ECB will seek to reassure markets on rates

The European Central Bank will seek to reassure markets that it has no plans to start raising interest rates when its policy-setting governing council meets later Thursday, analysts said.

"The latest signs of economic stabilisation should comfort the ECB in its wait-and-see stance. We don't expect any new policy action at this week's meeting," said ING DiBa economist Carsten Brzeski.

At its June meeting, the ECB held its key rate unchanged at a current record low of 0.5 percent and its president Mario Draghi insisted at the time that the bank stood "ready to act to given the eurozone economy a much-needed shot in the arm.

Marie Diron at Ernst & Young Eurozone Forecast also predicted no policy moves this time round.

"We do not expect any change in interest rates. However, we hope that the ECB will take into account the recent volatility in financial markets developments and in particular the rise in government bond yields in eurozone peripheral countries," she said.

Financial markets have been spooked by the announcement last month that the US Federal Reserve is preparing to phase out its bond-buying or so-called "quantitative easing" programme, bringing the prolonged period of loose monetary policy to an end.

In response, sovereigns yields have risen across the euro area and financial conditions have generally tightened, albeit not dramatically.

It was enough, however, to draw top ECB officials such as president Draghi and executive board member Benoit Coeure into publicly proclaiming that the period of low interest rates is not going to come to an end on this side of the Atlantic.

Central banks in the industrialised world have been keeping interest rates at all-time lows, thereby lending money cheaply, in a bid to stimulate the ailing economy.

"To soothe market fears, the ECB has embarked on a coordinated communications offensive. ECB board members and even hawkish national central bankers have used speeches to warn against a premature policy exit," said Berenberg Bank economist Christian Schulz.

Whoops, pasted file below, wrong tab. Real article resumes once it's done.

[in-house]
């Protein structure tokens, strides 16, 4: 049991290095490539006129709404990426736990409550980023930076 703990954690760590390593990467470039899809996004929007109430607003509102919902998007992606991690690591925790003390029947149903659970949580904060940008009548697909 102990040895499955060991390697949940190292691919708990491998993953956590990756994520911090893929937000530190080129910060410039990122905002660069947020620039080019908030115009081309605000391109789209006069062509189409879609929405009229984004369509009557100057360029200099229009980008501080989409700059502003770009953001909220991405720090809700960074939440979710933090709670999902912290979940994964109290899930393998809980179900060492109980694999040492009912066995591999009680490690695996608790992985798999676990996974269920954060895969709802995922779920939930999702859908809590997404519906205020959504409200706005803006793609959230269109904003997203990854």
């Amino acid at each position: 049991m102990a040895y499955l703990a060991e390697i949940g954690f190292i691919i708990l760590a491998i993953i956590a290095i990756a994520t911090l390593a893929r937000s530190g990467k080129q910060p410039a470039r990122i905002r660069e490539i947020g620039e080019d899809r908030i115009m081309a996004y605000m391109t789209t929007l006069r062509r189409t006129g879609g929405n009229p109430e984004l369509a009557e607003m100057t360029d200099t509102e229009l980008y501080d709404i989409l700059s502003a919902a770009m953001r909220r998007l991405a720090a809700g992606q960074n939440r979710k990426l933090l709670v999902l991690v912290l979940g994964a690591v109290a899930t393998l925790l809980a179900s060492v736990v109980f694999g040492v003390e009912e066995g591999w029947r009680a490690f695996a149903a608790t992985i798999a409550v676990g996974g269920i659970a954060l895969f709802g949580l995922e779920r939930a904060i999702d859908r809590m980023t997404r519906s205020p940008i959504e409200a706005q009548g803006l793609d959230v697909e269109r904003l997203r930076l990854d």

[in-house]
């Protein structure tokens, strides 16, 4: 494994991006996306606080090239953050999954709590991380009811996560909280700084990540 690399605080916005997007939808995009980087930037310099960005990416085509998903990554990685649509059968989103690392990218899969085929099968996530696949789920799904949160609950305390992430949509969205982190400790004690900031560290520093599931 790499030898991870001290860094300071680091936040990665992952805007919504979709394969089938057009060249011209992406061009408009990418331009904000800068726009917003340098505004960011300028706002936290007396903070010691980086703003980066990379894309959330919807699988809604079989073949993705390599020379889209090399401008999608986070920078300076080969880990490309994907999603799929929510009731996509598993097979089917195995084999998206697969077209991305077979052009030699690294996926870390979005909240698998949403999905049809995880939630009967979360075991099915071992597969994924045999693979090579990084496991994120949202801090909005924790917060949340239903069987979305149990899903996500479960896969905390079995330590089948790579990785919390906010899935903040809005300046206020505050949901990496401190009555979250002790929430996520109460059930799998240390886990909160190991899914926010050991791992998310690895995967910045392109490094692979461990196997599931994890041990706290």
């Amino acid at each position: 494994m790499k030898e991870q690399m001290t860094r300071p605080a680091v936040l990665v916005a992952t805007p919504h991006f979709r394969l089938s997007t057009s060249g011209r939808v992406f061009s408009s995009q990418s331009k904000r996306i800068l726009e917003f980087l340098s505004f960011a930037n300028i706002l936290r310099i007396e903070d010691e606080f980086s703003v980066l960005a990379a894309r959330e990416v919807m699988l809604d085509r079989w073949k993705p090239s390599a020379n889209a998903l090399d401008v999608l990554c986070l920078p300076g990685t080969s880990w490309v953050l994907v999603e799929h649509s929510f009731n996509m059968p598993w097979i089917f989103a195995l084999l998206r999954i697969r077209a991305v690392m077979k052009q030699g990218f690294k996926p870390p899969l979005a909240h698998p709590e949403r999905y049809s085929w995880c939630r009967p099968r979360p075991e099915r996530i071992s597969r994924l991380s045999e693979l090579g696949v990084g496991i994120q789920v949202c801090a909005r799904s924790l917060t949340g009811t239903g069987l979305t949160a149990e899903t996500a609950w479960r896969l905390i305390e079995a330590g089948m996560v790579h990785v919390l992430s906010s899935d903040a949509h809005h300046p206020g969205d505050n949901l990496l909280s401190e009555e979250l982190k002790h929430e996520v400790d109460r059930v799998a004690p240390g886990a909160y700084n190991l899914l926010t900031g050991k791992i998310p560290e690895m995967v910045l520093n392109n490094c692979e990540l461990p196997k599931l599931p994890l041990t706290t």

But analysts are divided whether eurozone interest rates will continue to go lower in the coming months.

Natixis economist Cedric Thellier said he was pencilling in no change in rates, at least for this month.

"Draghi should emphasise the quite well oriented leading indicators, suggesting a broad stabilisation of the economy over the next quarters," the analyst said.

"But no doubt he will keep a clear-cut communication, repeating the monetary policy stance will remain accommodative for as long as necessary and the governors stand ready to act if needed."

Brzeski at ING DiBa said Draghi "will not use traditional policy tools but rather central bankers' other powerful tool: words. In our view, Draghi will try to send verbal messages to market participants."

Diron at Ernst & Young said: "We believe the ECB could fine tune its communication and give more forward guidance about the future stance of monetary policy.

"At a time when investors are uncertain about the timing of changes in monetary policy in the US, some reassurance by the ECB that eurozone monetary policy will remain very accommodative for a long time would be helpful," Diron concluded.